Alberta Wildlife

Alberta is home to an abundance of wildlife! You may see sheep and elk along the roadside, or have squirrels steal food from your picnic tables! Remember that while cute, all wild animals can be dangerous - never attempt to feed or harass any wildlife.

See all wild species in Alberta here.

When you're in Alberta, you're in bear country!

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When in bear country:

  • Carry bear spray and a noise maker. Before leaving home read the instructions. Carry the bear spray in a belt holster or somewhere where you can access it immediately. Do not carry the bear spray inside your backpack.
  • Watch for fresh bear signs. If the signs look like they were made recently, quickly and calmly leave the area. Signs of bear activity include:

    • Diggings
    • Droppings
    • Fresh carcasses
    • Tracks
    • Overturned rocks
    • Scratched logs
    • Torn-up ant hills
  • Avoid areas with typical bear food sources. These include berry patches, grain fields, garbage pits, beehives and anywhere you can see an animal carcass.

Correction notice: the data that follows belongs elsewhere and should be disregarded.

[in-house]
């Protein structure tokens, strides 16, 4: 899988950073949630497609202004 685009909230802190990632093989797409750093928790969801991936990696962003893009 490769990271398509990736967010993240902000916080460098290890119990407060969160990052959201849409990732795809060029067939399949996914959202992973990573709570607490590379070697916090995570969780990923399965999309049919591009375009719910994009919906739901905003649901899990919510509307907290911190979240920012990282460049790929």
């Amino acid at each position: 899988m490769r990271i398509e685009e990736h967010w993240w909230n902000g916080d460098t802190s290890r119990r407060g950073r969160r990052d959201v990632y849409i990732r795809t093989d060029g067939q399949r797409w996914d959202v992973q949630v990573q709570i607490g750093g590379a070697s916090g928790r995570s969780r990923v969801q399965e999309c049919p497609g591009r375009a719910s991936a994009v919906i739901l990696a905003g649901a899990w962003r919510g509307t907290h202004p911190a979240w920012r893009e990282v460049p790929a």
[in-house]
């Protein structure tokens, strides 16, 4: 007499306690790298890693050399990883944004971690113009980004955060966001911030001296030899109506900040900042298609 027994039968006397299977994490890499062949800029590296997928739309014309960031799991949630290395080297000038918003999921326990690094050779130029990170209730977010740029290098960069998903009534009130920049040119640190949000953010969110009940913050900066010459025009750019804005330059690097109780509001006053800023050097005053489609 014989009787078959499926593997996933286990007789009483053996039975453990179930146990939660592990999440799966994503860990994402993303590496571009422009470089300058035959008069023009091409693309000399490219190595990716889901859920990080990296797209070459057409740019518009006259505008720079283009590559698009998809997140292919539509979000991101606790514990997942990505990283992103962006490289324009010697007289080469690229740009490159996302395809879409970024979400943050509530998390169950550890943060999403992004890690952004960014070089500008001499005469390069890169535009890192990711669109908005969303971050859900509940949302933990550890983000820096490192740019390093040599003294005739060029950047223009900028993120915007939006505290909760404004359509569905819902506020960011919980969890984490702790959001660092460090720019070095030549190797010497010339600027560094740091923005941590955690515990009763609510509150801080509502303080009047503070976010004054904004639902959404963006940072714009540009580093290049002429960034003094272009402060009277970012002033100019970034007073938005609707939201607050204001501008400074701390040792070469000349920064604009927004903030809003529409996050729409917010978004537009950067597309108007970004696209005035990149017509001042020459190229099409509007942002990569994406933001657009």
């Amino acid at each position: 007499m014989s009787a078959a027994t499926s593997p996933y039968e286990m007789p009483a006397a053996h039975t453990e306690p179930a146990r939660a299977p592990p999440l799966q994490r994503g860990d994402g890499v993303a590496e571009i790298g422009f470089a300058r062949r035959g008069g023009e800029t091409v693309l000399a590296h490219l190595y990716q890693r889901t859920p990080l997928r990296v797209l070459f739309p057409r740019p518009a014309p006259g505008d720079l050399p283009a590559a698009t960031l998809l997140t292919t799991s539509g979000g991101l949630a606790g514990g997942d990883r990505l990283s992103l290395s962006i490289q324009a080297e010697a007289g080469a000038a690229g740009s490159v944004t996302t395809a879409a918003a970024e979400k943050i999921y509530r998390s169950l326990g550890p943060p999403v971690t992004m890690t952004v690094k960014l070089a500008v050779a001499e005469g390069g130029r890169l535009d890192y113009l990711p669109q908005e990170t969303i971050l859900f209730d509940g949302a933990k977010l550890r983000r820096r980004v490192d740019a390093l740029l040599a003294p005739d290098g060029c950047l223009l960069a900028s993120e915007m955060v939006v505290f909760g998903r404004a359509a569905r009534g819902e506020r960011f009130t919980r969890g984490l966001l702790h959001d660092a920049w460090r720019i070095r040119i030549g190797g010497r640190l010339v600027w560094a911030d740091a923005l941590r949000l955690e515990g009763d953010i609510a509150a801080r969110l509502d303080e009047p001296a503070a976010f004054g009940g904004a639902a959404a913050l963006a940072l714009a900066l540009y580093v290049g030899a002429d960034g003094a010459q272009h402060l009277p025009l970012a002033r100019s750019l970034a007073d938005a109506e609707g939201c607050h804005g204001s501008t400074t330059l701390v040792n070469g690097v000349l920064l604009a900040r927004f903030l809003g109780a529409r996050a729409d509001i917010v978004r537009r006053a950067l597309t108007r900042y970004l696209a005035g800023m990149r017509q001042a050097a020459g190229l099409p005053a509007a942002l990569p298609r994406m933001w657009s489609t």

• Go with friends. Bears are less likely to approach people in groups. Check each other's position often and remember that the larger the group, the less likely a bear will hang around.
  • Watch for crows, ravens, magpies or jays. These birds often indicate the presence of an animal carcass that may also attract a bear.
  • Be alert when in wildlife travel corridors. Rivers and streams, trails and access routes, are common travel corridors for wildlife, including bears. Be cautious when you are in these areas.
  • Make sure someone knows your plans. Before your trip, leave names, trip plans and date of return with friends or family.
  • Make noise. Talk loudly, sing or let out occasional warning shouts. This will alert bears to your approach so you are less likely to cause a surprise encounter. Remember that other sounds, such as flowing rivers and streams and strong winds, can drown out the noise you make. Be extra noisy at these times.
  • If you hike with a dog, keep it on a leash. Your dog should be leashed and under control at all times. An unleashed dog can lead an irritated bear back to you and your friends.
  • Avoid being out at dusk, night or dawn. Although bear encounters can happen at any time of day, bears are most active at dusk, night and dawn.
  • Keep young children close to you. Children can be particularly at risk because they are small and make erratic movements.

 

Learn more on bear safety.

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